I have to admit again and again, like Peter, that I have nowhere else to go; I am convinced that Christ has the words of eternal life. Still I am searching, but I know that searching elsewhere is futile. I have taken as my motto Elizabeth Elliot's statement: 'Faith does not eliminate questions; it just knows where to take them.' And my search now is for more of God through Jesus... because when he has breathed new life into you, you just can't get enough knowledge and experience of him. And when I wonder desperately how this gospel can reach a world of people disinclined to believe it, I have to remember that it does not depend on my ability to convince them. Faith is of a different order to any scientific, philosophical or theological proof, and it is only given birth in us by the Spirit of God.
And so I believe with Charles Malik that 'All people of ambition - the conquerors and scientists and philosophers, the industrialists and statesmen, the celebrities and media moguls - are really seeking Jesus of Nazareth, and if only they would meet him, they would understand why. Every alienated person who is profoundly unhappy with himself/herself and with the world, every drug addict trying to escape the burden of existence, every prostitute who does not realize what is happening to her, every victim of a terminal illness facing the grave in terror of the unknown, is really seeking Jesus Christ of Nazareth, and if he or she would only meet him, they would understand why.'
And though often I don't fully understand this myself, I no longer seek to understand so that I may believe; I believe so that I may understand, as Anselm put it so memorably. We all know that you don't have to understand physics to press a switch enjoy the light. And I have learned that if I wait till I understand everything about God before offering him my reverence and devotion, I will never find him.
My passion to know God, in humble dependence on him, has to exceed my passion to understand everything about him.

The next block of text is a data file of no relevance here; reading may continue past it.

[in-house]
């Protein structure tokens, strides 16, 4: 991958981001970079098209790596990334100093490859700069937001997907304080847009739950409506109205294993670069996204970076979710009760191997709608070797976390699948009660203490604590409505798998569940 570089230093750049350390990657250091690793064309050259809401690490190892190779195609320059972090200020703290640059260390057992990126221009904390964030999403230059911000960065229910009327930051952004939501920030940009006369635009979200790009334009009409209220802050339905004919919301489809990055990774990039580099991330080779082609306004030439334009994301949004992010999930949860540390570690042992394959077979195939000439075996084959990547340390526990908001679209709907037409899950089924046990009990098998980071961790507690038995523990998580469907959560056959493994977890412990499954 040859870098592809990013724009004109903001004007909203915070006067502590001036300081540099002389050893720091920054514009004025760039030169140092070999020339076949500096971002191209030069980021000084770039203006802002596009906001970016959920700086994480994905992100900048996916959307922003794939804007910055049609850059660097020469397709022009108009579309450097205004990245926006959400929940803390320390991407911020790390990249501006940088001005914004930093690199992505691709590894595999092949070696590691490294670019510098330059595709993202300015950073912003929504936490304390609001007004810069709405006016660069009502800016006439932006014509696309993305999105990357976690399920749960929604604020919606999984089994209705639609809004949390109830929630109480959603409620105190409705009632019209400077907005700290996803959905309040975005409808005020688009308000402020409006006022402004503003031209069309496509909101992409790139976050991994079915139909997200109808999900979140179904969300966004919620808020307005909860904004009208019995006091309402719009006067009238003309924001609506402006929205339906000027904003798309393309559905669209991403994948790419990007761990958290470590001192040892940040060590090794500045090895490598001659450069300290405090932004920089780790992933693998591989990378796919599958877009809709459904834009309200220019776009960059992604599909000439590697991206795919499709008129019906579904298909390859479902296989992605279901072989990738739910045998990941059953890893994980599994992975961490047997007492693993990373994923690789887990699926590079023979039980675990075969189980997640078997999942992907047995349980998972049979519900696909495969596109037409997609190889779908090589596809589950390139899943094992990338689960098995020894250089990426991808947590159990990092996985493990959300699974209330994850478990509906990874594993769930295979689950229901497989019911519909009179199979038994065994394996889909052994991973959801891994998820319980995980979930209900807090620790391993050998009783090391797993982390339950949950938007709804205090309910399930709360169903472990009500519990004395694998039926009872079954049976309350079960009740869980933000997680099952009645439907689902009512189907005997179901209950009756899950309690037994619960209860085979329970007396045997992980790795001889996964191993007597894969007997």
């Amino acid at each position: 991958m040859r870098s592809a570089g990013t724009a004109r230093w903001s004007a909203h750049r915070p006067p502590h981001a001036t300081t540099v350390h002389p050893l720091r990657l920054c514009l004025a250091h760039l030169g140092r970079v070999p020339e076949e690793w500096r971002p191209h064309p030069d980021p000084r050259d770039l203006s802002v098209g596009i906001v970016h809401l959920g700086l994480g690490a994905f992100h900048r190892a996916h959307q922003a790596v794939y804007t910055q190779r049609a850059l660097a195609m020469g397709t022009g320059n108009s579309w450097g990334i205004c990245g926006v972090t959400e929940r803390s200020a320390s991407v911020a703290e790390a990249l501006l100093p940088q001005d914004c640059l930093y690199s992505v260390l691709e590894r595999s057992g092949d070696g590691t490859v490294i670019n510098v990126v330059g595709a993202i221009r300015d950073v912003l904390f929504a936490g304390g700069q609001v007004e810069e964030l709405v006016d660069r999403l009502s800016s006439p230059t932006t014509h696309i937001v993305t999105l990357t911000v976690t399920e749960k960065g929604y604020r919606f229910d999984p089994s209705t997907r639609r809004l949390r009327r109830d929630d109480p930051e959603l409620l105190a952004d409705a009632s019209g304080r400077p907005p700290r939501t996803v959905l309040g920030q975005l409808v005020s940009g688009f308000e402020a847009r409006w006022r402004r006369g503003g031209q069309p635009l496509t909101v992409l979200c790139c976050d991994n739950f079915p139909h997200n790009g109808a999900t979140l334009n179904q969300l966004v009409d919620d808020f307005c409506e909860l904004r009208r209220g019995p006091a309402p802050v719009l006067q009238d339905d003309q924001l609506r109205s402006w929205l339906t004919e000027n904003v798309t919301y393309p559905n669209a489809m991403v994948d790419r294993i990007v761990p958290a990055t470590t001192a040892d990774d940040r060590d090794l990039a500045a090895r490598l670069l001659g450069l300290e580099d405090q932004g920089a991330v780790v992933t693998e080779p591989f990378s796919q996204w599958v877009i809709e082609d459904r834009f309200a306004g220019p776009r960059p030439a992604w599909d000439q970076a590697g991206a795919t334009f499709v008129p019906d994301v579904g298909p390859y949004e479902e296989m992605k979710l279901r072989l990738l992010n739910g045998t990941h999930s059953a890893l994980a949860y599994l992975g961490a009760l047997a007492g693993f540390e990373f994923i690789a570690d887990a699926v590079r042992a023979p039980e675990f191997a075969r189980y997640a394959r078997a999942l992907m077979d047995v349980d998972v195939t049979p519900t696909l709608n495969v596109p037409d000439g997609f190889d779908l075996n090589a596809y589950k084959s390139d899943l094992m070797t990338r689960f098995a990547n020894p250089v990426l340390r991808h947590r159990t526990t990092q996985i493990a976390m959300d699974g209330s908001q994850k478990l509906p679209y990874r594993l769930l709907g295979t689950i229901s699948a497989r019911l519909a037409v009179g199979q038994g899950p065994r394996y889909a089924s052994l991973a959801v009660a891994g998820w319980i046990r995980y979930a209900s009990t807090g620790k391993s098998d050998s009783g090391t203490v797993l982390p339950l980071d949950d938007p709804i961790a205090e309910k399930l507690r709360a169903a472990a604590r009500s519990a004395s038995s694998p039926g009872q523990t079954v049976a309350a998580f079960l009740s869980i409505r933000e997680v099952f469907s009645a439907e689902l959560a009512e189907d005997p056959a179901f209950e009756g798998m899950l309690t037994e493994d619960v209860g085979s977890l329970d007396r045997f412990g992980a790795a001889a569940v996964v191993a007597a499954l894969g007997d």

Larry Crabb says that today we've become far more interested in finding ourselves than in finding God. The church has become aware that beneath cheerful fellowship many people suffer desperate loneliness and discontentment, not liking God, themselves or anyone else. But Jesus 'invites us to come to him as we are, pretending about nothing, feeling our pain, admitting our rage, and longing to satisfy our souls with rich food.'
Yet what begins as an honest recognition of how damaged we are has too often be come a preoccupation with ourselves. The truth that God loves us is twisted to honour ourselves rather than give humble gratitude to God. Instead of drawing us closer to God and freeing us to care more deeply about others, we become aware of how intensely we long to feel better about ourselves. The spotlight falls on us as abused, wounded, needy people, and God is now cast as the great Higher Power, whose job is to heal our hurts. Feeling better has become more important to us than finding God. And we assume that people who find God always feel better.
In contrast, others have maintained that longing to feel better is selfish, and they warn against the corrupting influence of humanistic psychology. So we're presented with two options: either our needs matter more than anything else, or it is wrong to mention them.